Ambitious entrepreneurs will always push hard to acquire more customers, but too often, we push forward in our business growth initiatives without realizing the cost of acquiring the wrong customers. These are the ones who complain often, demand extra resources and erode employee morale. They might add to the top line, but they certainly don’t add to the bottom line—or the balance sheet. Know who your target market is so you weed out these bad customers and protect your bottom line.

We learned this lesson the hard way. For over a year, we watched our cancelations skyrocket and our lifetime customer value plummet. I knew we had to figure out a solution and fast. I couldn’t stand by and watch this decision ultimately lead to the death of Infusionsoft.

What we did was get totally clear on who our target customer is. This is the most important thing you can do to avoid hemorrhaging cash on costly customers. This clear understanding informs every function of the business. Entrepreneurs who don’t invest enough time in this will pay a tremendous price when their growth ambition outstrips their target customer clarity.

In 2011, we reintroduced an implementation service to enable our customers to succeed. This service is well worth the investment to new customers, and we realized that charging for valuable services actually discourages the wrong customers from purchasing. Requiring customers to purchase implementation services leads to customers who are more likely to show up for training calls. They are more likely to invest in their own success.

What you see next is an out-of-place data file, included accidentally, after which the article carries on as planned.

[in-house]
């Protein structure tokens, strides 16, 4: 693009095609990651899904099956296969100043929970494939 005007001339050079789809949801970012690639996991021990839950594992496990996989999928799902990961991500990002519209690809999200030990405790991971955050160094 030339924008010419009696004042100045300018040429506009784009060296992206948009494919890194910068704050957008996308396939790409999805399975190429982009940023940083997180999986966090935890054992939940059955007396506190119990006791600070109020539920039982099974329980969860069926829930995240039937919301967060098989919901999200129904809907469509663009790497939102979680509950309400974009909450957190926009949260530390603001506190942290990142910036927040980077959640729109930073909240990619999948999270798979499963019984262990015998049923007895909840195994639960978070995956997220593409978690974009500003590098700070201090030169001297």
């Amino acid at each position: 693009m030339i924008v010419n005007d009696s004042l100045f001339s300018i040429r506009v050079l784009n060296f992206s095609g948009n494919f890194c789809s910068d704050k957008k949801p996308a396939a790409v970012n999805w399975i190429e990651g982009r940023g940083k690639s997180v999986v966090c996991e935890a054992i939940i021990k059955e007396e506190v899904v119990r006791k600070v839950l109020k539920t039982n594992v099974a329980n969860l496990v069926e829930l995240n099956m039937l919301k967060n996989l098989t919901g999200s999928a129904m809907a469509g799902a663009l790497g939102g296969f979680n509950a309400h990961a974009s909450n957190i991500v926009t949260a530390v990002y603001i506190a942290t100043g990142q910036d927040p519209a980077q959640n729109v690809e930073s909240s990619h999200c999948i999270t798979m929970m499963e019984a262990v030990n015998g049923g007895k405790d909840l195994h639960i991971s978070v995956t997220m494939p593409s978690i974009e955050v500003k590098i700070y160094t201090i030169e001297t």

I have learned a similar lesson - business customers don't value free.

"Regrets are about the things you wanted to try and didn't"

From the New York Times "Boss" column. This is JuE Wong, CEO of skin-care products company StriVectin:

To me, regrets are not about failures; they’re about things you wanted to try and didn’t. Because I never felt guilty about my choices and my husband was behind me, I was able to do my best.

A poignant note to this quotation is that Wong's husband, died suddenly just after she had reached the CEO level in 2009, at a prior company. Her career success has clearly been a team effort.

Friday, October 12, 2012

How a great leader handles failure

The US sportswriter Joe Posnanski wrote a great piece on Washington Nationals manager Davey Johnson. Posnanski points out that Johnson has won everywhere he's been (New York Mets, LA, Baltimore, Cincinnati, and now in Washington) and that, almost without exception, the teams got worse after he left.

One episode stood out as instructive for leaders wanting to learn how to manage their teams through failure:

I asked a close Nationals observer what Johnson has done so well this year, and he told a little story that has a lot more to do with presence than anything else. In July, the Nationals were a huge surprise … but there were plenty of people who did not expect the winning to last. Washington started a four-game series against the Braves, the team in second place at the time, and promptly blew a 9-0 lead, eventually losing 11-10 in extra innings.

How did Johnson respond? He told the press that he had managed the worst game of his life. He could not believe how bad he had been as a manager. "Obviously, when they score 10 runs, that's my fault," he said. And "I've got to live with it."

"It was genius," the observer said. "He took every bit of the responsibility. He didn't say a single word about the players. He didn't say a single word about how they had to move on and forget it. He took all the blame. He talked about how he had let the guys down. And they split the series, and took off from there."

When Posnanski uses the word "presence" he means composure, self-awareness, and perspective. A loss, even a devastating loss, was merely one game out of 162. Johnson's team is young. If he lost his composure - if he overreacted to this one game - it would send the wrong message to this team, that an embarrassing loss is somehow more meaningful than any old loss. By taking the blame, he opened space for the players to forgive themselves and move on.